There has been quite a spirited battle over Christmas this year. Earlier this month I posted a remarkable Christmas story and I have received great feedback. If you missed it…enjoy. If you caught the first post it might be worth a Christmas meditation and reread. To everyone who visits this blog, reads my books, and takes the time to bless me with your comments…Merry Christmas!
On December 9th I posted a story about the decision by a Wisconsin elementary school to rewrite the lyrics of “Silent Night” to make it acceptable for the winter program. The unfortunate choice for a new title was “Cold in the Night”. Some things just shouldn’t be done. It is like the old Jim Croce song…”you don’t tug on Superman’s cape, you don’t spit into the wind, you don’t pull the mask off the old Lone Ranger, and you don’t rewrite Silent Night” (New Revised Version).
Writing that post brought to mind a legend I had heard involving the song “Silent Night” and a wartime Christmas truce. I researched the story and found that it actually happened. Here is a nice Christmas story for your Christmas season to share at Christmas gatherings this Christmas Day (was that too obvious?).
The year was 1914 and soldiers were having to spend Christmas Eve night on the battlefields of France during World War I — the Great War, as it was called. After only four months of fighting, more than a million men had already perished in the bloody conflict. The bodies of dead soldiers were scattered between the trenches. Enemy troops were dug-in so close that they could easily exchange shouts.
On December 24, 1914, in the middle of a freezing battlefield in France, a miracle happened.
The British troops watched in amazement as candle-lit Christmas trees began to appear above the German trenches. The glowing trees soon appeared along the length of the German front.
Henry Williamson, a young soldier with the London Regiment wrote in his diary: “From the German parapet, a rich baritone voice had begun to sing a song I remembered my German nurse singing to me…. The grave and tender voice rose out of the frozen mist. It was all so strange… like being in another world — to which one had come through a nightmare.”
A man named John John McCutcheon recently wrote a song about the nearly unknown incident. These lyrics are from his work called “Christmas in the Trenches”.
The cannon rested silent, the gas clouds rolled no more,
As Christmas brought us respite from the war….
“They finished their carol and we thought that we ought to retaliate,” another British soldier wrote, “So we sang The First Noël and when we finished, they all began clapping. And they struck up O Tannebaum and on it went… until we started up O Come All Ye Faithful [and] the Germans immediately joined in …. this was really a most extraordinary thing — two nations both singing the same carol in the middle of a war.”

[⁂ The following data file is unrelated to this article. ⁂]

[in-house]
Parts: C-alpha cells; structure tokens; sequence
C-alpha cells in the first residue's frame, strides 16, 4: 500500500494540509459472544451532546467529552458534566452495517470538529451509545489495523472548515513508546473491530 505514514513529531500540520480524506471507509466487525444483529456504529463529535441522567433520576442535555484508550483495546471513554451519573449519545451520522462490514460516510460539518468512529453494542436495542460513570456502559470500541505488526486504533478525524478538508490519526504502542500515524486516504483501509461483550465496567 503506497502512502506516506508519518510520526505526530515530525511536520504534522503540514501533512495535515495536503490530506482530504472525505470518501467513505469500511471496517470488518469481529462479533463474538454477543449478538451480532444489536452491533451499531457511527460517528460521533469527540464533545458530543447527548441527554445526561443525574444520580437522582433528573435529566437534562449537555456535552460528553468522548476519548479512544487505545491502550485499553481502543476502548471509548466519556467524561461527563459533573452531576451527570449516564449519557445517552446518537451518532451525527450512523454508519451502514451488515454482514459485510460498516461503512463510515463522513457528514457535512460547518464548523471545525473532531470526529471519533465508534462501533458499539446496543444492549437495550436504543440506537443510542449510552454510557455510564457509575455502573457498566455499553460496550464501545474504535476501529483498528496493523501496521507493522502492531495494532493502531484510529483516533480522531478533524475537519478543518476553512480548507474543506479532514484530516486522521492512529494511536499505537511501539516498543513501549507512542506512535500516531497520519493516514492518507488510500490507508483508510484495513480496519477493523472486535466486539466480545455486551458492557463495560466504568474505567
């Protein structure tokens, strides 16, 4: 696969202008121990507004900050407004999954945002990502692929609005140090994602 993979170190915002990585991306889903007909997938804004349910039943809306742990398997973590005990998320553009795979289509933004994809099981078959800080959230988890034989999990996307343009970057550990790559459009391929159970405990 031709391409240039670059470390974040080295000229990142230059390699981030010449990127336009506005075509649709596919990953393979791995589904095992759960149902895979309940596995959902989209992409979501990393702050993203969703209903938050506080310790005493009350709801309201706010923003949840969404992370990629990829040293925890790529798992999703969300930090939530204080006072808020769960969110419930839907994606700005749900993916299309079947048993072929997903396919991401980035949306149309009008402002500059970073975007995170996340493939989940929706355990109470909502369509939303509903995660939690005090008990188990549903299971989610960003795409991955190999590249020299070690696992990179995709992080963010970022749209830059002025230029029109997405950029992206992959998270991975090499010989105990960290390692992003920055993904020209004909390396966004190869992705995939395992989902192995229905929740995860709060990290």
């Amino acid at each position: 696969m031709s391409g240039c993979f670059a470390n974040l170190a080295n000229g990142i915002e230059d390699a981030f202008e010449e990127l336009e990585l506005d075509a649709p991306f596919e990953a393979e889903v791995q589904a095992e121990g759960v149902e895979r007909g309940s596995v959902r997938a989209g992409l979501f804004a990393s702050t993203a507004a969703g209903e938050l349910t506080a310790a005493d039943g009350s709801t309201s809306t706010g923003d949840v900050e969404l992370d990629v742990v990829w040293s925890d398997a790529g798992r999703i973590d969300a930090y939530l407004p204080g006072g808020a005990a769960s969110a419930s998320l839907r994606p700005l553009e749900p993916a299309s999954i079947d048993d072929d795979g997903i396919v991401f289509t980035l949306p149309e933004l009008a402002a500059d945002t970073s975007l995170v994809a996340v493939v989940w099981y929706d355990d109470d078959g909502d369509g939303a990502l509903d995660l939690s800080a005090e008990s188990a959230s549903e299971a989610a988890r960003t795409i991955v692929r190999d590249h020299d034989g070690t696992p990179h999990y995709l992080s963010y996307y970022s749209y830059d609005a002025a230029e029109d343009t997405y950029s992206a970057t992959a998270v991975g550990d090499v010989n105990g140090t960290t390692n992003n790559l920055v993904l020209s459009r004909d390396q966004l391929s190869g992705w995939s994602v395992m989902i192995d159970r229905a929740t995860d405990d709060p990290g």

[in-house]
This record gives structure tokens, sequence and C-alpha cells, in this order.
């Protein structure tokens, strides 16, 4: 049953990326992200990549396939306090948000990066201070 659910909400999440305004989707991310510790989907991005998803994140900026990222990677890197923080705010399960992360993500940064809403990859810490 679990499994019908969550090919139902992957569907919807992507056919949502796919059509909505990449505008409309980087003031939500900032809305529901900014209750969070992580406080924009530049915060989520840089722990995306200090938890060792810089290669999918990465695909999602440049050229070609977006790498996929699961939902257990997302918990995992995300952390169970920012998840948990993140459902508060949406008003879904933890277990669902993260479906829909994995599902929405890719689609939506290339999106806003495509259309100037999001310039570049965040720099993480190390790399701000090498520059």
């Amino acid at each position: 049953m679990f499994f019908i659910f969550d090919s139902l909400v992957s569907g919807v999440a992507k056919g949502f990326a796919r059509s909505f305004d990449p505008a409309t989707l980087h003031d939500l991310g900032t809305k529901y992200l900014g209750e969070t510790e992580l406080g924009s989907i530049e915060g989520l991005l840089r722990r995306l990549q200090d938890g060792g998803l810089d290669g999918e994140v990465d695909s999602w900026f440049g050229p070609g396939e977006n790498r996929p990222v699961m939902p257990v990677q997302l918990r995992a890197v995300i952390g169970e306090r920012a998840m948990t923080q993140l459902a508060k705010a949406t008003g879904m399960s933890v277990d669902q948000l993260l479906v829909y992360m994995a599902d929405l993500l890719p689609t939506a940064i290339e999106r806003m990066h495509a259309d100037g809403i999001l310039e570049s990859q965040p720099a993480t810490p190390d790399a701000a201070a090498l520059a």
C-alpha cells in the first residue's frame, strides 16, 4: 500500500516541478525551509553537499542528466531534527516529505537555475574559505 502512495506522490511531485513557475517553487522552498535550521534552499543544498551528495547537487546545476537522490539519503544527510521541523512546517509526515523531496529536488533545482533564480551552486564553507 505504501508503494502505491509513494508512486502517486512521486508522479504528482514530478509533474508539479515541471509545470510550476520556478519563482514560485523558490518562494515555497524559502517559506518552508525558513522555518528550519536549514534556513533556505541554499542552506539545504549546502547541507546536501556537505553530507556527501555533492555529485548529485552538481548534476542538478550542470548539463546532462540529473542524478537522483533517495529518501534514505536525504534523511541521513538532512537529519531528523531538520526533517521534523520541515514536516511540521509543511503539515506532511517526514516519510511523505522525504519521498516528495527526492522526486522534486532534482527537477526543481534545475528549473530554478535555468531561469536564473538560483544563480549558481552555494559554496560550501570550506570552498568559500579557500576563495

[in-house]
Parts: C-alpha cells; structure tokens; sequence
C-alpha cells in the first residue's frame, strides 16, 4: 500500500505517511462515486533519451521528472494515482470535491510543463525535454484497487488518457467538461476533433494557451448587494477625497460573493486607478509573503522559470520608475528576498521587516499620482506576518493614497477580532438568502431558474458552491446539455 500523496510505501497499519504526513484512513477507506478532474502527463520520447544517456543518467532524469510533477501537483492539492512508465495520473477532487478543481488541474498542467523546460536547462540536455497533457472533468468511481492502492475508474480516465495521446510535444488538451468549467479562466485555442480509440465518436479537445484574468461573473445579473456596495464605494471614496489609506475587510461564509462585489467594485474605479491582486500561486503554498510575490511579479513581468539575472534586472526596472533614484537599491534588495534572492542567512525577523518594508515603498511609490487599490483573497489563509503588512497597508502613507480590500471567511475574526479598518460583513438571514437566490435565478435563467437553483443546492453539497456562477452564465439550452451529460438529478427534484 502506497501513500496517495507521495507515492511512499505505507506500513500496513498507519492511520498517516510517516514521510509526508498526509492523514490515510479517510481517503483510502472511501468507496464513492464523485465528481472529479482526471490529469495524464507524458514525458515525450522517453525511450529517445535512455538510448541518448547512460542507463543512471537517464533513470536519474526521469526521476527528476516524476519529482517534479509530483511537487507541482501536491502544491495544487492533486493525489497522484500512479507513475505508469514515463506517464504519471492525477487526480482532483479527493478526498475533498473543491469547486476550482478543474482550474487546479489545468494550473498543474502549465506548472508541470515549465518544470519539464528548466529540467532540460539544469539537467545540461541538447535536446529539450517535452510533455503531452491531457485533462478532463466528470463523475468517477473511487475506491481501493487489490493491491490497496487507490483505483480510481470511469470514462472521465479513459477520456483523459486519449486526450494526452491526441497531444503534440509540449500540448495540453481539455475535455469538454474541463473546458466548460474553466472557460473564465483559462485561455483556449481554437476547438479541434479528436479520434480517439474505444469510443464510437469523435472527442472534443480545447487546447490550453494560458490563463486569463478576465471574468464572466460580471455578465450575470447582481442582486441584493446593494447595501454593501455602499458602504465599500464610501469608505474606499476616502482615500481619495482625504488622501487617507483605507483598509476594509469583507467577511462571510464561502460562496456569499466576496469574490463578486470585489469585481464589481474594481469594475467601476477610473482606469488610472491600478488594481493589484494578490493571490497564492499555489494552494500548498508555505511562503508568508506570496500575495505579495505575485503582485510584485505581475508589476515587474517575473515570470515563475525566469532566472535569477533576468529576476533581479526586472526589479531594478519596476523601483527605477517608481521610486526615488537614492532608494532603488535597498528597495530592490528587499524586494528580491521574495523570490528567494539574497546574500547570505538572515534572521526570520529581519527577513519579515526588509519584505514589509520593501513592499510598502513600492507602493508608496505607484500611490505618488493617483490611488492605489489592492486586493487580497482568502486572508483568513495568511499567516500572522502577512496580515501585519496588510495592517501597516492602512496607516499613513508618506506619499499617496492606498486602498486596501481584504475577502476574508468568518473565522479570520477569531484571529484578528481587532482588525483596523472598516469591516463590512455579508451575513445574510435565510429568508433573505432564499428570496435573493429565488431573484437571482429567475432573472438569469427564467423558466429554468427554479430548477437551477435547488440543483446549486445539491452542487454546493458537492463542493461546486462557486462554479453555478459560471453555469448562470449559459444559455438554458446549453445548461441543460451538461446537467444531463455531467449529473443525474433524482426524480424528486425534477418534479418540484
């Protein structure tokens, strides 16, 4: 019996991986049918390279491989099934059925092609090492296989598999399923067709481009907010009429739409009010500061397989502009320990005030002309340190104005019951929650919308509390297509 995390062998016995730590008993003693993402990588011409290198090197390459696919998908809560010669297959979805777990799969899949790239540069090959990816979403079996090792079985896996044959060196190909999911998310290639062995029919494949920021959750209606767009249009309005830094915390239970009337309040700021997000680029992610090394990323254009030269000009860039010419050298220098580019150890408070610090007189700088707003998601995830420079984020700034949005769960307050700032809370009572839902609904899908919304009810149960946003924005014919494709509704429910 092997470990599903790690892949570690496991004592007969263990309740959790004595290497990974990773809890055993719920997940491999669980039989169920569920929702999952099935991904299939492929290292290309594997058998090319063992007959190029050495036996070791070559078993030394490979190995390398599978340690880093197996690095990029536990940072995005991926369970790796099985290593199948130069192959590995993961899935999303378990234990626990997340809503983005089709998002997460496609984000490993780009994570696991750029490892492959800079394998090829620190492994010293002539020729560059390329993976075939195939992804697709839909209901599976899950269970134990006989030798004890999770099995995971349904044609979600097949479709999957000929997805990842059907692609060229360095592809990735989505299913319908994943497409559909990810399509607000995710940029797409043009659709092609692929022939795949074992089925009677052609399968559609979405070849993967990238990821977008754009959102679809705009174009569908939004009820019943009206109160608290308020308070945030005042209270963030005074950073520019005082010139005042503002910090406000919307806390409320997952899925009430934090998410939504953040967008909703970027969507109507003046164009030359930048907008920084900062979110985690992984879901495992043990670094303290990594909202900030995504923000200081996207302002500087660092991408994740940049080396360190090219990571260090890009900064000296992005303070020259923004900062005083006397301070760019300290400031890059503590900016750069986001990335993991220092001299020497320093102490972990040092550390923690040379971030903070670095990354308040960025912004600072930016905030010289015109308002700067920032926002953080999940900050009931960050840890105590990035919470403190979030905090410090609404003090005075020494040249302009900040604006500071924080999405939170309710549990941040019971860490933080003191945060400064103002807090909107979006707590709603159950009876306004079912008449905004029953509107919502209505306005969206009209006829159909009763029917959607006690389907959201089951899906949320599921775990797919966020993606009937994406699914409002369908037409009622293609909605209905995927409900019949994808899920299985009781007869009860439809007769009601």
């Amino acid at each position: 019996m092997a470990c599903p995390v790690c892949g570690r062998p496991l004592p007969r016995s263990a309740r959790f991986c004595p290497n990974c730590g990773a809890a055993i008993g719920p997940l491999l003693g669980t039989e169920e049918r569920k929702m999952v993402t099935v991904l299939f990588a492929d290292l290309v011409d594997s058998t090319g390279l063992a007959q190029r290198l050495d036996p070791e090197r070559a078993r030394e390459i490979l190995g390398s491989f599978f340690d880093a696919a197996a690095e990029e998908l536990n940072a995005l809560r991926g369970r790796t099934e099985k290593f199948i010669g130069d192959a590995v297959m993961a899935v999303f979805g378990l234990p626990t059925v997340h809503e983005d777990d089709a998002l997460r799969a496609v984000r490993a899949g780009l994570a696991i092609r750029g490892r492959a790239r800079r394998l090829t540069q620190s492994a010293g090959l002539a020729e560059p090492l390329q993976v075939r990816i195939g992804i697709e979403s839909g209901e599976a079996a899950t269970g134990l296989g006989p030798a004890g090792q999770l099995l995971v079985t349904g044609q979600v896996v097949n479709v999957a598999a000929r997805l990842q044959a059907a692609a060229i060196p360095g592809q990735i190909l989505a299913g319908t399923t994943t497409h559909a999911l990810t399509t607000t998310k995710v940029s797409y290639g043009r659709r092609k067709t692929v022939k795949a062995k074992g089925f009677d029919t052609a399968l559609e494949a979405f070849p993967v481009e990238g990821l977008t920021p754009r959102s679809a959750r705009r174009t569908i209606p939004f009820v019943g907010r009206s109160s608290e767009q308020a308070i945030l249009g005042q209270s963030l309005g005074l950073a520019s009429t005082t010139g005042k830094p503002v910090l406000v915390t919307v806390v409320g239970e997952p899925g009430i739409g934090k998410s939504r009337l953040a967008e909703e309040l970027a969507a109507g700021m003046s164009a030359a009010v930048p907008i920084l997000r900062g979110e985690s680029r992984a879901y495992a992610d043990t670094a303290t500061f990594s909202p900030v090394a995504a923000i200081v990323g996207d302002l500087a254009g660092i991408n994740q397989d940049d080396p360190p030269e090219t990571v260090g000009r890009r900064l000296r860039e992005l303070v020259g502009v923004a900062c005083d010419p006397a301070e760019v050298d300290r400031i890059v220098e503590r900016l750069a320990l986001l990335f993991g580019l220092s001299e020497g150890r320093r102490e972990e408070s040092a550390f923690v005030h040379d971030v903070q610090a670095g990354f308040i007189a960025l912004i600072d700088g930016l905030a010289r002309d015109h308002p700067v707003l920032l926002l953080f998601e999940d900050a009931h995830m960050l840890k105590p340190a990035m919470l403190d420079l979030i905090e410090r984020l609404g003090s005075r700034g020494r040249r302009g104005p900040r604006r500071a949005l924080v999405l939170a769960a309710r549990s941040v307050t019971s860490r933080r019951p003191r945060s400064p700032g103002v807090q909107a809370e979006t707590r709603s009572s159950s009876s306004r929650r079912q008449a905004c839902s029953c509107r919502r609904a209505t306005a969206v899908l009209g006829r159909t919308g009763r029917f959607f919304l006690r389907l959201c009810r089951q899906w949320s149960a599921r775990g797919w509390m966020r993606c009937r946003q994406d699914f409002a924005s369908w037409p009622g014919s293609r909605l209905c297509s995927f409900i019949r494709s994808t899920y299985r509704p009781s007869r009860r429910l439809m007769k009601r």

McCutcheon’s lyrics continue…
“There’s someone coming towards us!” the front-line sentry cried.
All sights were fixed on one lone figure trudging from their side.
His truce flag, like a Christmas star, shone on that plain so bright
As he, bravely, strode unarmed into the night.
It is recorded that enemy soldiers greeted each other in the no man’s land that was a killing zone on December 23rd. The soldiers wished each other Merry Christmas and agreed not to fire their rifles on Christmas Day. The spontaneous cease-fire eventually embraced much of a 500-mile stretch of the Western Front. According to the reports of soldiers at the scene, hundreds of thousands of soldiers celebrated the birth of the Prince of Peace among the bodies of their dead.
Soon one by one on either side walked into No Man’s Land.
With neither gun nor bayonet, we met there hand to hand.
Other soldiers told of how the “enemies” exchanged badges and buttons from their uniforms. Others shared photos of wives and children and some even exchanged addresses and promised to write after the war ended. The German troops rolled out barrels of dark beer and the British reciprocated with offerings of plum pudding. Some soldiers produced soccer balls and a spirited match broke out as fellow soldiers shouted encouragement.
At one location along the front the men who just the day before sought to kill one another now gathered together to bury their dead. Together, with heads uncovered, they held a service to memorialize their fallen comrades. A solitary voice began to sing Silent Night, in French. He was joined by another voice — this one singing in German — the words of a Christmas song known and beloved by all.
But the miracle of peace was temporary. Slowly, under threats from their officers, the troops returned to the trenches and the recoils of rifles split the temporary “Silent Night.” Some soldiers admitted aiming so their bullets flew well above the heads of the “enemy.”
Soon daylight stole upon us and France was France once more.
With sad farewells, we each prepared to settle back to war.
But the question haunted every heart that lived that wondrous night:
“Whose family have I fixed within my sight?”
My name is Francis Tolliver, in Liverpool I dwell.
Each Christmas come since World War I, I’ve learned its lesson well:
That the ones who call the shots won’t be among the dead and lame,
And on each end of the rifle, we’re the same.
That is the message the Prince of Peace brought to us on Christmas long ago. Perhaps those of us who celebrate the birth of the Saviour could learn a lesson from this Christmas miracle. Those on the other side of the cultural trenches are not unlike us. We are the same. The message delivered in Bethlehem was peace and goodwill toward men. When we fight the cultural war remember that the whole purpose of Jesus invading our space and time was to love and ultimately die for those on both sides of the battle.